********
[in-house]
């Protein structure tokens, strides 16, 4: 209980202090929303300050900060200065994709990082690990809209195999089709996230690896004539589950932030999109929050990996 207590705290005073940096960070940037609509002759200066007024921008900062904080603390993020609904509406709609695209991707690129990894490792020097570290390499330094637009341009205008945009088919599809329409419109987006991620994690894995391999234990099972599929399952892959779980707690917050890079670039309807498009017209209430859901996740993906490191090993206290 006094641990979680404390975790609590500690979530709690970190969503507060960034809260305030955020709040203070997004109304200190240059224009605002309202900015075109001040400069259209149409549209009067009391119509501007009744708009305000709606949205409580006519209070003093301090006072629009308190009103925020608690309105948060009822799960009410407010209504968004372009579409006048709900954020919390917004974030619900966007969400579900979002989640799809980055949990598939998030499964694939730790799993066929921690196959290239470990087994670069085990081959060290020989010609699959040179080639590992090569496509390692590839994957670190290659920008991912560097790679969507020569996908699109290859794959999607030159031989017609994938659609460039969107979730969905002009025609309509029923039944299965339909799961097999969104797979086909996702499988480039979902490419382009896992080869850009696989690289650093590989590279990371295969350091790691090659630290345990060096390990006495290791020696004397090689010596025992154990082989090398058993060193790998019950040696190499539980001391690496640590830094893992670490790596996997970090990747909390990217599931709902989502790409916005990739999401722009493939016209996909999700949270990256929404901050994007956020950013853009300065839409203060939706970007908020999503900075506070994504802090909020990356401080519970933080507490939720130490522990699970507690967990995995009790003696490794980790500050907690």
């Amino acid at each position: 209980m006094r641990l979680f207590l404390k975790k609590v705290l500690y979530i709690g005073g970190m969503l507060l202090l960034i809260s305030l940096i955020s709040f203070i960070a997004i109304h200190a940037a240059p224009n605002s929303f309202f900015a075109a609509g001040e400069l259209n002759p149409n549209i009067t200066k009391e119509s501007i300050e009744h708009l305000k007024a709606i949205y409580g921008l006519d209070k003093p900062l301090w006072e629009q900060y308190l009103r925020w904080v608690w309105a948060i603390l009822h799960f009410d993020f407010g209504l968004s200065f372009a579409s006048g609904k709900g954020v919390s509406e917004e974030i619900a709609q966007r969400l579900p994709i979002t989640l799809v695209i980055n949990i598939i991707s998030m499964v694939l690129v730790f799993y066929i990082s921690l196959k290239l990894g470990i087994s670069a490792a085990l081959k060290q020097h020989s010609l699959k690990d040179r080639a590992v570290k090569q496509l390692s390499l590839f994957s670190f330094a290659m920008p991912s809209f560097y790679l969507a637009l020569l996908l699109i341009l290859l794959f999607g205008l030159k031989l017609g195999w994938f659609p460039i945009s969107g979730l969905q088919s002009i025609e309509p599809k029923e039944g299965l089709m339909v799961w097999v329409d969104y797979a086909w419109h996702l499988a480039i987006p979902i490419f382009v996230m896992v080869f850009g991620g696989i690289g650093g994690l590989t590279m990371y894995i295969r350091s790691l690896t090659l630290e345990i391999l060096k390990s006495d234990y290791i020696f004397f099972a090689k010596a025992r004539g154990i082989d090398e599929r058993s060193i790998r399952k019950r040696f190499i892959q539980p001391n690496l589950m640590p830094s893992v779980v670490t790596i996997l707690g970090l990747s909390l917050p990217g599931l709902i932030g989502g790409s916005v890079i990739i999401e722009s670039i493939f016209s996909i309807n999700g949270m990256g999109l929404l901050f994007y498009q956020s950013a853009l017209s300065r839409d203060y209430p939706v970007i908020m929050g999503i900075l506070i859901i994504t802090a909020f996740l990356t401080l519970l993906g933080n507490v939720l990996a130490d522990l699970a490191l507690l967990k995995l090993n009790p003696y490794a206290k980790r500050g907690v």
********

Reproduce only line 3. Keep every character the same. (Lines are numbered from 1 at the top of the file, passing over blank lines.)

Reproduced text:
């Amino acid at each position: 209980m006094r641990l979680f207590l404390k975790k609590v705290l500690y979530i709690g005073g970190m969503l507060l202090l960034i809260s305030l940096i955020s709040f203070i960070a997004i109304h200190a940037a240059p224009n605002s929303f309202f900015a075109a609509g001040e400069l259209n002759p149409n549209i009067t200066k009391e119509s501007i300050e009744h708009l305000k007024a709606i949205y409580g921008l006519d209070k003093p900062l301090w006072e629009q900060y308190l009103r925020w904080v608690w309105a948060i603390l009822h799960f009410d993020f407010g209504l968004s200065f372009a579409s006048g609904k709900g954020v919390s509406e917004e974030i619900a709609q966007r969400l579900p994709i979002t989640l799809v695209i980055n949990i598939i991707s998030m499964v694939l690129v730790f799993y066929i990082s921690l196959k290239l990894g470990i087994s670069a490792a085990l081959k060290q020097h020989s010609l699959k690990d040179r080639a590992v570290k090569q496509l390692s390499l590839f994957s670190f330094a290659m920008p991912s809209f560097y790679l969507a637009l020569l996908l699109i341009l290859l794959f999607g205008l030159k031989l017609g195999w994938f659609p460039i945009s969107g979730l969905q088919s002009i025609e309509p599809k029923e039944g299965l089709m339909v799961w097999v329409d969104y797979a086909w419109h996702l499988a480039i987006p979902i490419f382009v996230m896992v080869f850009g991620g696989i690289g650093g994690l590989t590279m990371y894995i295969r350091s790691l690896t090659l630290e345990i391999l060096k390990s006495d234990y290791i020696f004397f099972a090689k010596a025992r004539g154990i082989d090398e599929r058993s060193i790998r399952k019950r040696f190499i892959q539980p001391n690496l589950m640590p830094s893992v779980v670490t790596i996997l707690g970090l990747s909390l917050p990217g599931l709902i932030g989502g790409s916005v890079i990739i999401e722009s670039i493939f016209s996909i309807n999700g949270m990256g999109l929404l901050f994007y498009q956020s950013a853009l017209s300065r839409d203060y209430p939706v970007i908020m929050g999503i900075l506070i859901i994504t802090a909020f996740l990356t401080l519970l993906g933080n507490v939720l990996a130490d522990l699970a490191l507690l967990k995995l090993n009790p003696y490794a206290k980790r500050g907690v």